The dietary intake and control of blood glucose levels are very important in hyperglycemic patients and alpha-glucosidase inhibitors are a cost-effective means to preventing the progression of diabetes. In search of a natural inhibitor from food materials, alpha-glucosidase inhibitory activity and the anti-hyperglycemic effects of a brown alga, Ecklonia stolonifera, were investigated using non-insulin dependent diabetic mice. Methanolic extract of E. stolonifera (MEE), which contains a high content of polyphenols, showed strong inhibition of alpha-glucosidase in vitro. Male KK-A(y) mice, a genetically non-insulin dependent diabetic model, showed hyperglycemia with aging, but the ingestion of MEE suppressed the increase in plasma glucose and lipid peroxidation levels in unfasted KK-A(y) mice dose dependently. In KK-A(y) mice, which were fed the MEE diet for 4 weeks, MEE moderated the elevation of plasma glucose levels after the oral administration of maltose. The polyphenols in MEE were estimated to be phlorotannins by HPLC-PDA and LC/MS analyses. These results demonstrate that E. stolonifera, seaweed typically used as a health food, has strong antidiabetic and antioxidant effects in vivo, thus, it may have beneficial properties in the prevention of diabetes and could be useful in the development of an antidiabetic pharmaceutical and functional food.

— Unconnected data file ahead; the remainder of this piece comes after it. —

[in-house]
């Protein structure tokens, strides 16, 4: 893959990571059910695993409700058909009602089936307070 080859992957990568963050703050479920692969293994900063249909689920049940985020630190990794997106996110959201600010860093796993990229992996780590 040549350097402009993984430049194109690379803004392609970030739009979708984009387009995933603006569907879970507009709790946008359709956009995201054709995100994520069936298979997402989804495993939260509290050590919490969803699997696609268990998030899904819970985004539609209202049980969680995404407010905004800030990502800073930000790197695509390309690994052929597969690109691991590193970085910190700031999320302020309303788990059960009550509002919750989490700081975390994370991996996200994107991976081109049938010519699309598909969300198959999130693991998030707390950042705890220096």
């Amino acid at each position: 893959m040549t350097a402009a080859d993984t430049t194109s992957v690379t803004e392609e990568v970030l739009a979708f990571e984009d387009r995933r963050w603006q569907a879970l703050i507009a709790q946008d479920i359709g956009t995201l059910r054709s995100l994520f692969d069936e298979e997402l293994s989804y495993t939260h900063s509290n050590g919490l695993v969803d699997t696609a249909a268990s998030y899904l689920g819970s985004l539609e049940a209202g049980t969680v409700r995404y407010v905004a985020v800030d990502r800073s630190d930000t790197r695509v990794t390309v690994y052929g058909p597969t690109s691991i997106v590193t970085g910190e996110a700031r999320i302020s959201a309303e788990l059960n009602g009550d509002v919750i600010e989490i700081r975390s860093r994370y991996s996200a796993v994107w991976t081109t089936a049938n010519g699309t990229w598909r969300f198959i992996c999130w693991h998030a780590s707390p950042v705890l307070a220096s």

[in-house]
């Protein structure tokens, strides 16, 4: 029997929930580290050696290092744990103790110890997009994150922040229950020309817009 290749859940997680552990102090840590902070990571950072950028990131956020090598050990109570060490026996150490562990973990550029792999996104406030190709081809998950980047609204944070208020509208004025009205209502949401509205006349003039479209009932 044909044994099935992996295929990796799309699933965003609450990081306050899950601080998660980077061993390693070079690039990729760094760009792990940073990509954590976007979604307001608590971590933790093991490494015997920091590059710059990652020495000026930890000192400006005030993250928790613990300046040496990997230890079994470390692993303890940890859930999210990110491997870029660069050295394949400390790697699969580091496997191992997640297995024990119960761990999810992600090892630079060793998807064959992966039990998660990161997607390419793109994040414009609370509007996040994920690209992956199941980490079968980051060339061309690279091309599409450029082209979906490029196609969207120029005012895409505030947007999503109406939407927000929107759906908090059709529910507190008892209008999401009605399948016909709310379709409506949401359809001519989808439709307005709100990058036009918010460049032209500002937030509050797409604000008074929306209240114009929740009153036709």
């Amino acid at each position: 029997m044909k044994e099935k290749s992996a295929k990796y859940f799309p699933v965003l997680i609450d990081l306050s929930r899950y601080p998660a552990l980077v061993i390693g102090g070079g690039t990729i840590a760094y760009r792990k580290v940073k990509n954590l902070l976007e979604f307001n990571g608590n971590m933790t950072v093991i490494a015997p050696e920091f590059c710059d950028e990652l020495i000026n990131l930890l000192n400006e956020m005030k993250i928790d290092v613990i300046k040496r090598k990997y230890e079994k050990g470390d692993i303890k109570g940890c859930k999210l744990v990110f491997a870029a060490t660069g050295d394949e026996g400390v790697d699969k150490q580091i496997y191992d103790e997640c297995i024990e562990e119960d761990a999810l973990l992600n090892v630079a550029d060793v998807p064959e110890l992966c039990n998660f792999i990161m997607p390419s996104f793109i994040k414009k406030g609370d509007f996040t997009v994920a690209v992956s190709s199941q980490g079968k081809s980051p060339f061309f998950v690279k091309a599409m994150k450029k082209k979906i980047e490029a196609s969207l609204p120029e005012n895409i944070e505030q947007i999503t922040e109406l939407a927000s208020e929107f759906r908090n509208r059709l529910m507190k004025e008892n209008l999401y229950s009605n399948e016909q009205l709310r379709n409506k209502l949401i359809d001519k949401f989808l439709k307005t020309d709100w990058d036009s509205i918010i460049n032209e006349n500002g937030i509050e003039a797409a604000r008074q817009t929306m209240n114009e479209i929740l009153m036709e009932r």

Plant Foods Hum Nutr. 2008 Dec;63(4):163-9

Hypoglycemic activity of several seaweed extracts.